Gov. Sam Brownback praised the financial part of the state Legislature’s bill to resolve the school finance crisis, but would not say whether he agrees with a part of the bill designed to strip teachers of rights to due process before they can be fired.
Brownback also said he doesn’t know whether he has the authority to selectively veto the part of the bill dealing with teacher tenure and due process, or whether he must make an all-or-nothing decision to veto the entire bill or let it become law.
Brownback fielded questions on the school finance bill Wednesday morning after an event at Exploration Place to unveil plans to boost Kansas tourism.
He said if he doesn’t sign the bill, layoff notices will soon start going out to teachers. The Supreme Court decision that forced lawmakers to add more money to address inequities in funding between school districts specifies the Legislature and governor must act by July 1 or face a freeze on property tax revenue that partially funds schools.
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The Legislature passed a bill to address the equity issue Sunday night – two days past the scheduled end of the regular annual session and one day after a heated marathon debate stretched into the wee hours of Sunday morning.
“They did some excellent work on getting more money into the classroom and more money for taxpayer relief,” Brownback said. “It’s about, I think, $78 million going into classrooms, $73 million for property tax relief.”
He said he thinks that adequately addresses the court order on equalization.
However, Brownback wouldn’t say what he thinks of the provision designed to strip veteran teachers of the right to be informed of the reason if they are fired and to a hearing process to challenge firings.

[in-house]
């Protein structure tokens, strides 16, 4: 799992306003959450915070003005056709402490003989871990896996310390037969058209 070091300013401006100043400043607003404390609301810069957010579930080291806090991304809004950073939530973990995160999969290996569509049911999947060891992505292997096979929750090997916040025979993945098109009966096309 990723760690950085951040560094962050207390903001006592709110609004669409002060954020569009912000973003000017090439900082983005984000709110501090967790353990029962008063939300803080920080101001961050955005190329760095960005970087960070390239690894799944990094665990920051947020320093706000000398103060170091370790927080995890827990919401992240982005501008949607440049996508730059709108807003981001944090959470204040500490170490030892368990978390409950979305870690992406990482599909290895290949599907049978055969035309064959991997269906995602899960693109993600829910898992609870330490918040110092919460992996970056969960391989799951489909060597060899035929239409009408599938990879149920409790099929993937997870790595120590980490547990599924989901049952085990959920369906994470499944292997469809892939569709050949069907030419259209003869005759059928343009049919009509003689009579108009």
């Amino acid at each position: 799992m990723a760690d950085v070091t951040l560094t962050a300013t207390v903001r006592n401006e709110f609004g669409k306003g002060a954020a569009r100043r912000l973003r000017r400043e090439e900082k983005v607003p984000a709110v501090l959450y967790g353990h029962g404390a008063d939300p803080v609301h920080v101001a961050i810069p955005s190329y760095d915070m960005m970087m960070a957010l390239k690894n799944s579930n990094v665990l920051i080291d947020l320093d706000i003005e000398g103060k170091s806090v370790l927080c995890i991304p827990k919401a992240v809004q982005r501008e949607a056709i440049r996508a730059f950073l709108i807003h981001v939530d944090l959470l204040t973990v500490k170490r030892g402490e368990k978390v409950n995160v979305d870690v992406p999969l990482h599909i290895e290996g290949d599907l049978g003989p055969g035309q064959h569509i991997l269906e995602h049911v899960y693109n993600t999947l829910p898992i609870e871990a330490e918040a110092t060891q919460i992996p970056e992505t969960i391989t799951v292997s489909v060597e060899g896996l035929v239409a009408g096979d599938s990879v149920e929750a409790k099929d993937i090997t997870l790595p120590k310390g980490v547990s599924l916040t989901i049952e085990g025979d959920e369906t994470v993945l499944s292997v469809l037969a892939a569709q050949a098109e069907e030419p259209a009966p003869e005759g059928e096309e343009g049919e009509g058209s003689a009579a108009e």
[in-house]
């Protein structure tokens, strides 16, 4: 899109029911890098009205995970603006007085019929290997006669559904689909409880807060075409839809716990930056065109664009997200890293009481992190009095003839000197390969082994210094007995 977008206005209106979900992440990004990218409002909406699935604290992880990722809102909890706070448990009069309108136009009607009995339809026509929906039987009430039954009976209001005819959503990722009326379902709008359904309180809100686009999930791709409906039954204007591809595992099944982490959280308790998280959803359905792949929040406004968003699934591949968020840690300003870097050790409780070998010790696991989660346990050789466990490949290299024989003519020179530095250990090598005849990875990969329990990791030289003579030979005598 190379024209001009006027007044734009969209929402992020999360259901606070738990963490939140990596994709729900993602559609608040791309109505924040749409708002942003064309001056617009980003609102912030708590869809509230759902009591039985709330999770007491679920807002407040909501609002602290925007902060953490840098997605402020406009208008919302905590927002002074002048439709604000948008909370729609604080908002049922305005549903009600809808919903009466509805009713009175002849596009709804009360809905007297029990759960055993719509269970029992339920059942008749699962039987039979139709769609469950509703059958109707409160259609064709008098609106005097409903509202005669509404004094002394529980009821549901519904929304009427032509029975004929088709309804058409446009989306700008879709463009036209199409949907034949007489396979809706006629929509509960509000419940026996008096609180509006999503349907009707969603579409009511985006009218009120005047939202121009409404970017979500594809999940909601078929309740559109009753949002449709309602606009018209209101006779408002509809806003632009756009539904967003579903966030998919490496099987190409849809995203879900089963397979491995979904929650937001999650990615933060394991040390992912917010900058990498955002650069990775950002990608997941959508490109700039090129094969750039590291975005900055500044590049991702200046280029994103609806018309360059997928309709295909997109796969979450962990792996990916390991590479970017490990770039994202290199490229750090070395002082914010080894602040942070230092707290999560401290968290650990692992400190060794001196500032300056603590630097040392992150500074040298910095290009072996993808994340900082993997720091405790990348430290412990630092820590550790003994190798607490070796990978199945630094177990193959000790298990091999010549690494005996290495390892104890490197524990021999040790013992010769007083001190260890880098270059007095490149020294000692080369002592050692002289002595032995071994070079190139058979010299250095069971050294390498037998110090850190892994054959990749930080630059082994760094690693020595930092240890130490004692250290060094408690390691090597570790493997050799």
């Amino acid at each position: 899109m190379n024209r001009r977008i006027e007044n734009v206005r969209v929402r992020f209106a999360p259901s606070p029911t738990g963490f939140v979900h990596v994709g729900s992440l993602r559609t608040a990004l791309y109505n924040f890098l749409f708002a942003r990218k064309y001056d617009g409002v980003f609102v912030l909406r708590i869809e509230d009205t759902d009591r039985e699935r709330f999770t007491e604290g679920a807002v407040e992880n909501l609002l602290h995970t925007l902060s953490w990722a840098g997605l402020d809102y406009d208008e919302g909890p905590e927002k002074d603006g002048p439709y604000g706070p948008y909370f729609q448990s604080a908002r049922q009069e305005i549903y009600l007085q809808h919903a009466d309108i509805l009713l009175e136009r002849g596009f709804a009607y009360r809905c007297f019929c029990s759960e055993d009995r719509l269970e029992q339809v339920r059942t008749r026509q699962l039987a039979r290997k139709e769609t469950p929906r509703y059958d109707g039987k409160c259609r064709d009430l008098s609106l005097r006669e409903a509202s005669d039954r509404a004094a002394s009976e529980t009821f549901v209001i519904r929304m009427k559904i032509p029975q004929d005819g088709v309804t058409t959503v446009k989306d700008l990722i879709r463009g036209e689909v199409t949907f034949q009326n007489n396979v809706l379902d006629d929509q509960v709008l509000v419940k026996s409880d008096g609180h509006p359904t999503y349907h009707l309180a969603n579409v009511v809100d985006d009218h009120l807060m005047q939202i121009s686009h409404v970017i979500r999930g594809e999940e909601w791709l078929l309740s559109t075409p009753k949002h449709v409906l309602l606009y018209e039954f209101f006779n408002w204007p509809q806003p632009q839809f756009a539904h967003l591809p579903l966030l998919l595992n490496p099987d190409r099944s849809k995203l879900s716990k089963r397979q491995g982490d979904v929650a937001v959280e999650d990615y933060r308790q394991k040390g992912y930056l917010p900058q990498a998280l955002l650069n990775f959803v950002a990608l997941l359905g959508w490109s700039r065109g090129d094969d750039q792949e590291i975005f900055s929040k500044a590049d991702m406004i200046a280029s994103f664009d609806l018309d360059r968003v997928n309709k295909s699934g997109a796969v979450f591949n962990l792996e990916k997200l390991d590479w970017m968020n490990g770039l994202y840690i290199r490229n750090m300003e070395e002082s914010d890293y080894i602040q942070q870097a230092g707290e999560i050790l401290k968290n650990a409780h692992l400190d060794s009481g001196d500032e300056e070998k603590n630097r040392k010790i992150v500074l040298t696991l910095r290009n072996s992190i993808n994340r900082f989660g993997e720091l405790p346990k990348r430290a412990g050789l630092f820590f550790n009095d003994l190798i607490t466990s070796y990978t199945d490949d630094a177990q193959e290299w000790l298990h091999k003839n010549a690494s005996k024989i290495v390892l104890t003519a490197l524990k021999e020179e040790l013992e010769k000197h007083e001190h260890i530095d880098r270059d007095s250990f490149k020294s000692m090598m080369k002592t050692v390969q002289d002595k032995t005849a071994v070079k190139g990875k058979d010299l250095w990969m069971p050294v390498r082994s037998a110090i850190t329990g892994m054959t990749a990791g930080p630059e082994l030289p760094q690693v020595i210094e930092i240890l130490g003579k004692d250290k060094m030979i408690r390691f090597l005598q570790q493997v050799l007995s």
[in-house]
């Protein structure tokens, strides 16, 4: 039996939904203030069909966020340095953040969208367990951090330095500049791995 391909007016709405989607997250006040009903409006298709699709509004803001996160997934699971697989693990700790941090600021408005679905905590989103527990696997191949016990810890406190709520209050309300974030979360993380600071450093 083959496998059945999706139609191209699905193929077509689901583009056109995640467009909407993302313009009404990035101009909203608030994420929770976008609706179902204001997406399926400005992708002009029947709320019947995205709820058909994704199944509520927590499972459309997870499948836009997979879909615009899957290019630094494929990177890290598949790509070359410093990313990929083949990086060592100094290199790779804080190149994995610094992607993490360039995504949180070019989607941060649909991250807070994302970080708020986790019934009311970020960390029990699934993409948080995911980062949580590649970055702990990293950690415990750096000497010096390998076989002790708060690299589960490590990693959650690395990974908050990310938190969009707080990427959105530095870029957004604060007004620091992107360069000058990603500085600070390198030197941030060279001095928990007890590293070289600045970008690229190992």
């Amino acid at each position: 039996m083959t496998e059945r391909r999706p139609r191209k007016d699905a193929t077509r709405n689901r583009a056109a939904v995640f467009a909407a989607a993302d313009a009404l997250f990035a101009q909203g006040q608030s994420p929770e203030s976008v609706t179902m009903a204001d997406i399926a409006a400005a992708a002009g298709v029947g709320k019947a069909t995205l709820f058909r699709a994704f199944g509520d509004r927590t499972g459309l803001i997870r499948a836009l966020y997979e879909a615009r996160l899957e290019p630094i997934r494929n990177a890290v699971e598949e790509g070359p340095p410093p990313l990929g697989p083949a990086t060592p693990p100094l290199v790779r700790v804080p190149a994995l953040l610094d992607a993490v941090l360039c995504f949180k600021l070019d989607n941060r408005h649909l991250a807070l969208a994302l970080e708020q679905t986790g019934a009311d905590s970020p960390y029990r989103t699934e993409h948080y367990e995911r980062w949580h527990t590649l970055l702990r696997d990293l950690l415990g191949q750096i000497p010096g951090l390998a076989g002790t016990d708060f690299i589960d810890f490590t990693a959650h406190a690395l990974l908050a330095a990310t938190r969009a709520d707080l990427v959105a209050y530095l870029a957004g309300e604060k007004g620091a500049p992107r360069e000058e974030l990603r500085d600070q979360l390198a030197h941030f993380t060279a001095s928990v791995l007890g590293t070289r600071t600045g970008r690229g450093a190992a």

Legislators added that provision to the finance bill to attract votes from conservative Republicans, who say tenure rights protect the jobs of incompetent teachers at the expense of children in their classrooms.
Brownback wouldn’t say whether he agreed with those legislators.
“I don’t have the bill yet to look at and examine the bill what all’s in the language of it, and we will,” he said. “I’m just saying our time frames are tight and the money issue is critical.”
Although Brownback was not a publicly visible presence during the lengthy weekend debate, he said he maintained contact with legislators working on the bill.
“Legislative leaders were looking at it and saying this (the tenure provision) was something that was needed to get the bill on through the process,” Brownback said.
He also said the effect of the tenure provision may not be as drastic as public school teachers – who packed the Capitol galleries in opposition throughout the debate – think it is.
“Some people are having differing opinions about its impact, whether it’s that significant of an impact, or if a number of local school districts already provide tenure, so there’s an analysis going on,” Brownback said.
He said he’s unsure whether he could veto that part of the bill by itself and let the remaining financial provisions take effect.
“Line-item veto normally only applies to appropriations,” Brownback said. “It’s an appropriations bill, but the language itself is not an appropriation.”
Brownback, an attorney, said he will consult with the administration’s lawyers to determine what his options are.
Later Wednesday, Brownback held a ceremonial bill signing for Senate Bill 372.
The new law allows employers to reduce employees’ work hours to avoid layoffs, while allowing the workers whose hours are reduced to receive partial unemployment benefit payments, Brownback said.
Brownback signed the bill at Envision, a nonprofit company in Wichita that provides employment for people who are blind or low-vision.